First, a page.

performed to investigate the eects of AJM on dorsal horn
glial cell activation. It was found that glial cell activation
and hyperalgesia decreased following AJM. Furthermore, the
AJM group had greater myelin sheath thickness. It is possible
thattheseoutcomesarerelatedandareofrelevance,being
that recent research has shown that those in chronic pain
exhibit greater glial cell activation []; therefore, despite
the possibility that AJM may not work well in chronic pain
patients through EO-mediated analgesia, it is possible that
glialcellinhibitionwouldproducefavorableoutcomesfor
chronic pain patients.
5.2. Mulligan’s Mobilization with Movement. Paungmali and
colleagues have studied Mulligan’s Mobilization with Move-
ment (MWM) in lateral epicondylalgia [, ]. Twenty-
four subjects with unilateral chronic lateral epicondylalgia
were treated with MWM on six occasions at least two days
apart. No statistical decreases in hypoalgesic eects were
seen over the treatment period []. In a follow-up study,
Paungmali et al. [] failed to antagonize the hypoalgesic
eects of MWM with naloxone, an opioid antagonist, and
concluded that MWM works through nonopioid methods.
However, as noted by Payson and Holloway [], naloxone
by itself can produce an analgesic eect due to its inhibitory
eects on inammation and ischemia; therefore, the results
of Paungmali et al. [] should be called into question.
5.3. Neural Mobilization. Neural mobilization (NM) is a type
of therapy that purports to relieve adverse neural tension,
using methods such as nerve gliding and neural stretching. A
systematic review put forth by Ellis and Hing [] highlights
the concerns of methodological quality behind claims of ther-
apeutic ecacy in randomized control trials (RCTs) aimed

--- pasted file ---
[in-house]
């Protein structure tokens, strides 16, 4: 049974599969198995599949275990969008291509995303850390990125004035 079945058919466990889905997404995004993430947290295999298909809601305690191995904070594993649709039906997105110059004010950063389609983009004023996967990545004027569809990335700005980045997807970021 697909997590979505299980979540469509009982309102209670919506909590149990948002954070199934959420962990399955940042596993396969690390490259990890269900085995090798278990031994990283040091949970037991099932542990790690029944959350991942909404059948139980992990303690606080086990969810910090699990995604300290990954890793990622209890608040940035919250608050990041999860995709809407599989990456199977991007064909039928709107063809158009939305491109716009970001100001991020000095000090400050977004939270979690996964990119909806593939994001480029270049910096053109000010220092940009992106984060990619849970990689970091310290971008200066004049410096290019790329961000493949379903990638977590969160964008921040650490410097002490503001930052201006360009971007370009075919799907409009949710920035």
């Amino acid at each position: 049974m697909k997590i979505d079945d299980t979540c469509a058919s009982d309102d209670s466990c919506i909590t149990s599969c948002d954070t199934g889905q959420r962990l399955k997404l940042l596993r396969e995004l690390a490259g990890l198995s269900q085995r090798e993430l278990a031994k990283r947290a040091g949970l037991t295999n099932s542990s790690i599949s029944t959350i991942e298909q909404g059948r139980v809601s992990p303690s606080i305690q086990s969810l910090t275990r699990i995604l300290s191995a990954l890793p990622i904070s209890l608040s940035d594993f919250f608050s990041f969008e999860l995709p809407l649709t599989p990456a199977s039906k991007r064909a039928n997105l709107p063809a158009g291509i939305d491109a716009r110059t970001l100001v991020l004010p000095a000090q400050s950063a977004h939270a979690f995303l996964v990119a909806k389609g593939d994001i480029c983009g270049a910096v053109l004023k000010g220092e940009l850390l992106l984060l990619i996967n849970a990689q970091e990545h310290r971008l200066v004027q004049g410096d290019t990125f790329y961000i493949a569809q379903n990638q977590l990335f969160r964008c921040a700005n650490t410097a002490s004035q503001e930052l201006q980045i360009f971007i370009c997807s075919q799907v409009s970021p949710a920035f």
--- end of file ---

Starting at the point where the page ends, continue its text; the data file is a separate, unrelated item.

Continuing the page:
at studying the clinical utility of neuromanipulative therapy,
neurodynamic therapy, or, simply, NM. is review took
into account  randomized clinical trials (represented by 
publications), gleaned from the more numerous case studies
andothernonblindedtrialsllingthepoolofliteratureonthe
topic. Investigative heterogeneity in the  studies resulting
from dissimilar patient populations considered a variety of
pathologies treated and dierent types of NM techniques
analyzed necessitated the use of a qualitative means of assess-
ment rather than meta-analytical means. Ellis and Hing []
reported that nine of the  studies were given, based on
the criteria of the PEDro Scale [], an internal validity
score (IVS) of  or , indicating “moderate” methodological
quality. e remaining two studies were given an IVS of ,
indicating “limited” methodological quality. None of the 
studies satised the only two classication items pertaining
to subject-therapist blinding. ough a majority of these
investigations report a positive clinical benet from the type
of NM employed, Ellis and Hing [] conclude that only
limited evidence exists to support its use. Interestingly, some
researchers (such as the next group to be discussed) assert
that this noninvasive treatment method has been “proven to
be clinically eective,” at least in the reduction of pain.
Under the hypothesis that the EO system mediates the
reversion of neuropathic pain following neurodynamic treat-
ment and an earlier study suggesting that glial cells and neural
growth factor may be involved in the analgesia associated
with neural mobilization [], Santos et al. [] studied
behavioral responses and immunochemical indication of
EOs following NM in rats with chronic constriction injury
(CCI). CCI, as described by Santos et al. [], is an induced
peripheral nerve injury wherein epineural blood ow (to
the sciatic, in this case) is occluded, but not arrested, using
chromic gut ligatures. Using male Wistar rats subjected to
NM two weeks following CCI (experimental group, 𝑛=5)
and Western blot assays of the PAG, the authors examined the
brains of the rats for 𝜇-, 𝛿-, and 𝜅-opioid receptor expression
potentially resulting from the neurodynamic intervention.
e NM protocol adopted by the investigators is as follows:
rats in the experimental group were anesthetized and placed
on their le sides such that the side aected by the CCI (the
right) could be manipulated freely; rats in the sham group
were just anaesthetized. With the right knee remaining fully
extended throughout the session, the investigators exed the
right hip to –(absolute) until the hamstrings produced
a light resistance. At this point, the right ankle was dorsi-
exed –relative to its resting position until a similar
resistance (presumably from the gastrocnemius) was detected
by the manipulator. Following the establishment of minimal